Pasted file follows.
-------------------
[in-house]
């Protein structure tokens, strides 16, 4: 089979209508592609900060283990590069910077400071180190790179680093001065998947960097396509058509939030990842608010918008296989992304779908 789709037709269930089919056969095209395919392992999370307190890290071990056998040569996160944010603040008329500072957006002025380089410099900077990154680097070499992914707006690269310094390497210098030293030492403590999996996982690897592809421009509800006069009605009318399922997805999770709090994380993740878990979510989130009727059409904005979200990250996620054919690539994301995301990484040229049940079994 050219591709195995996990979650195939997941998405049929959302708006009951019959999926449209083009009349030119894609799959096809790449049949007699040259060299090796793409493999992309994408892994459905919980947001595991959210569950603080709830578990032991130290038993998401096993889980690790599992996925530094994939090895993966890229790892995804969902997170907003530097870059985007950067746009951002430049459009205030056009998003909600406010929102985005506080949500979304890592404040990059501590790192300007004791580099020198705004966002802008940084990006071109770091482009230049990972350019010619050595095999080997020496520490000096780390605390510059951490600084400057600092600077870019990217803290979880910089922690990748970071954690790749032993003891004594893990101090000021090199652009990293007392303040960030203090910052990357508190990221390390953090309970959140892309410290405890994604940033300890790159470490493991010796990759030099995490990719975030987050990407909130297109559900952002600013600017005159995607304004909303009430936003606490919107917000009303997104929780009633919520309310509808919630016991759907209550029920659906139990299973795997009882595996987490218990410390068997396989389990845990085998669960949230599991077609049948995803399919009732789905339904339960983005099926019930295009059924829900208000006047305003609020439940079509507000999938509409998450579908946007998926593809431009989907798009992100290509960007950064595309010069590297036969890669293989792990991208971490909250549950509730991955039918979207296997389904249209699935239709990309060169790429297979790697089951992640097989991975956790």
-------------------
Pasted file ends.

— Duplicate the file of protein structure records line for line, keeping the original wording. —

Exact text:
[in-house]
């Protein structure tokens, strides 16, 4: 089979209508592609900060283990590069910077400071180190790179680093001065998947960097396509058509939030990842608010918008296989992304779908 789709037709269930089919056969095209395919392992999370307190890290071990056998040569996160944010603040008329500072957006002025380089410099900077990154680097070499992914707006690269310094390497210098030293030492403590999996996982690897592809421009509800006069009605009318399922997805999770709090994380993740878990979510989130009727059409904005979200990250996620054919690539994301995301990484040229049940079994 050219591709195995996990979650195939997941998405049929959302708006009951019959999926449209083009009349030119894609799959096809790449049949007699040259060299090796793409493999992309994408892994459905919980947001595991959210569950603080709830578990032991130290038993998401096993889980690790599992996925530094994939090895993966890229790892995804969902997170907003530097870059985007950067746009951002430049459009205030056009998003909600406010929102985005506080949500979304890592404040990059501590790192300007004791580099020198705004966002802008940084990006071109770091482009230049990972350019010619050595095999080997020496520490000096780390605390510059951490600084400057600092600077870019990217803290979880910089922690990748970071954690790749032993003891004594893990101090000021090199652009990293007392303040960030203090910052990357508190990221390390953090309970959140892309410290405890994604940033300890790159470490493991010796990759030099995490990719975030987050990407909130297109559900952002600013600017005159995607304004909303009430936003606490919107917000009303997104929780009633919520309310509808919630016991759907209550029920659906139990299973795997009882595996987490218990410390068997396989389990845990085998669960949230599991077609049948995803399919009732789905339904339960983005099926019930295009059924829900208000006047305003609020439940079509507000999938509409998450579908946007998926593809431009989907798009992100290509960007950064595309010069590297036969890669293989792990991208971490909250549950509730991955039918979207296997389904249209699935239709990309060169790429297979790697089951992640097989991975956790």